Officer in Charge CWO3 Christian Flores, left, conducts the Albany Marine Band during its “Thanks for the Memories” final performance Tuesday night at the Albany Municipal Auditorium.
ALBANY -- What began in 1990 as an entity that brought pride to the Good Life City is saying goodbye to the community that has supported it.
The Albany Marine Band performed a concert, its last before being deactivated, at the Albany Municipal Auditorium Tuesday evening.
The concert was entitled "Thanks for the Memories" and featured some of the group's greatest hits, ranging from award-winning pieces to selections often requested by fans.
Among the selections were "Symphonic Suite to Star Trek," "King Kong," "When I Fall in Love" and "America the Beautiful."
Twenty minutes before the 7 p.m. show, there were people lining up outside the auditorium to get in. Parking spaces along Pine Avenue filled up rapidly with vehicles as it got closer to showtime, perhaps indicative of the interest the public had in seeing the band one last time.
"My husband used to be a Marine, and this was something the whole family could go to," said Lisa Stokes, of Leesburg, as she was waiting to get in.
Stokes, like others in the community, is disappointed to see the band leave.
"I thought they could have cut somewhere else," she said. "They do a great job."
Also there was Karen Kemp, known widely in the community as the executive director of the Lily Pad Sexual Assault Nurse Examiner Center, and her husband.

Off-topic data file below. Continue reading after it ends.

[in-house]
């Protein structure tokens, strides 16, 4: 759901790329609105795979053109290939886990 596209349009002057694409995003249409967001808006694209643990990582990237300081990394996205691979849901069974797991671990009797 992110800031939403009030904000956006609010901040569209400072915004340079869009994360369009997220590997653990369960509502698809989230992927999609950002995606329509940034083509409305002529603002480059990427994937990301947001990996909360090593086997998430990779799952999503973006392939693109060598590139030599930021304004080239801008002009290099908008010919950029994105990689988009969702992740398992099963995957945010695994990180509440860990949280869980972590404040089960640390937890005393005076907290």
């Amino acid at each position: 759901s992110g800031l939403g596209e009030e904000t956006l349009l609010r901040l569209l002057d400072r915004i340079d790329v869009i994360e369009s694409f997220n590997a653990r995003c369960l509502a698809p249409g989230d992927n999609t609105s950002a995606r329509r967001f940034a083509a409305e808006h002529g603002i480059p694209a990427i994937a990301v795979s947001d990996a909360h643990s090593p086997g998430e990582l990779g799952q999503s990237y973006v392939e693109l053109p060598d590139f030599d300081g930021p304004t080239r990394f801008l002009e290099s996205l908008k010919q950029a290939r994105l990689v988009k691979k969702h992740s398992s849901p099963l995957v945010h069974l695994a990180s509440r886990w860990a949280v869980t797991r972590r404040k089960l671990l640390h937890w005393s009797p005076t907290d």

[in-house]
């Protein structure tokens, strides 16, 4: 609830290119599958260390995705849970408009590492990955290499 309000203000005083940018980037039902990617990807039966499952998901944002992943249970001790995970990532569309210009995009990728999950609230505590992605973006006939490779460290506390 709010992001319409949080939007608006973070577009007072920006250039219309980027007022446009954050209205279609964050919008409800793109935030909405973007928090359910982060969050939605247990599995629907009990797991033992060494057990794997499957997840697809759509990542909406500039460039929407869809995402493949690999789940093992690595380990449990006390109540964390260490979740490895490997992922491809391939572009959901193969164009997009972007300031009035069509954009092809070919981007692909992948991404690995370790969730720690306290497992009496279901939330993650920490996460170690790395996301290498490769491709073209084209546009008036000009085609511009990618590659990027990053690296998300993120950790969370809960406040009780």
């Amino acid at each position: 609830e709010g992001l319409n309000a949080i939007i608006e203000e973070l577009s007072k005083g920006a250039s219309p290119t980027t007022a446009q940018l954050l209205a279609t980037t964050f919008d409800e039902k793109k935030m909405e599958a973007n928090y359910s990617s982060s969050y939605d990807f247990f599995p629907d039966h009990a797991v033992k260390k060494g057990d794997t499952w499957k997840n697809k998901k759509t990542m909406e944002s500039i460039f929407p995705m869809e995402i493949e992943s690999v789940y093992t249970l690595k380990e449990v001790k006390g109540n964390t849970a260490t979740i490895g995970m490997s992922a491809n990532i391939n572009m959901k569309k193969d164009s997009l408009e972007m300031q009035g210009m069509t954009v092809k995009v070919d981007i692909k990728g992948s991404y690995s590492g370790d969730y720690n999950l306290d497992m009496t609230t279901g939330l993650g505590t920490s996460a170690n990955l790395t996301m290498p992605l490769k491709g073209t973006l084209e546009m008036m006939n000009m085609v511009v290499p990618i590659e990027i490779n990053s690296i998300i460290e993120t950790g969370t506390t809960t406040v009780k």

"This is a bittersweet night," she said. "We wouldn't have missed this for the world. We have a lot of good memories of the band.
"We are just sad to see them go, and we are honored to be here tonight."
The band is preparing to disassemble after its Feb. 24 deactivation ceremony. The band's members are in the final stages of gathering their personal belongings, and the group is in the process of shipping off its equipment to the 10 remaining Marine Corps bands.
The most needy bands will get the first pick, officials said last week.
In December, amid financial restraints, word came down from Marine Corps Headquarters in Washington, D.C., that the group would be cut, along with the band stationed in Twentynine Palms, Calif. Before the cuts, there were a total of 12 bands in the Corps.
Some of the members of the Albany band have either already transitioned out or met their military obligation. Over the last several weeks, the remaining members have received their orders and are getting ready to transition into one of the other Marine bands.
Chief Warrant Officer Christian Flores, the band officer, will soon be serving as a training officer at the Armed Forces School of Music.
The action comes on the heels of the band being recognized as the Marine Band of the Year for two years in a row. It also won the award for the best live recording of the year. Once inside the building, before taking their seats, audience members were able to see these awards on display.
The band is expected to play its final show at the deactivation ceremony. The group also made an appearance Saturday in downtown Albany for the decommissioning of the Broad Avenue Bridge.
In its time here, the band provided music for military occasions, community celebrations, recruiting programs and official events. Last year, the group traveled more than 20,000 miles for civilian and military performances for audiences totaling more than 5.6 million.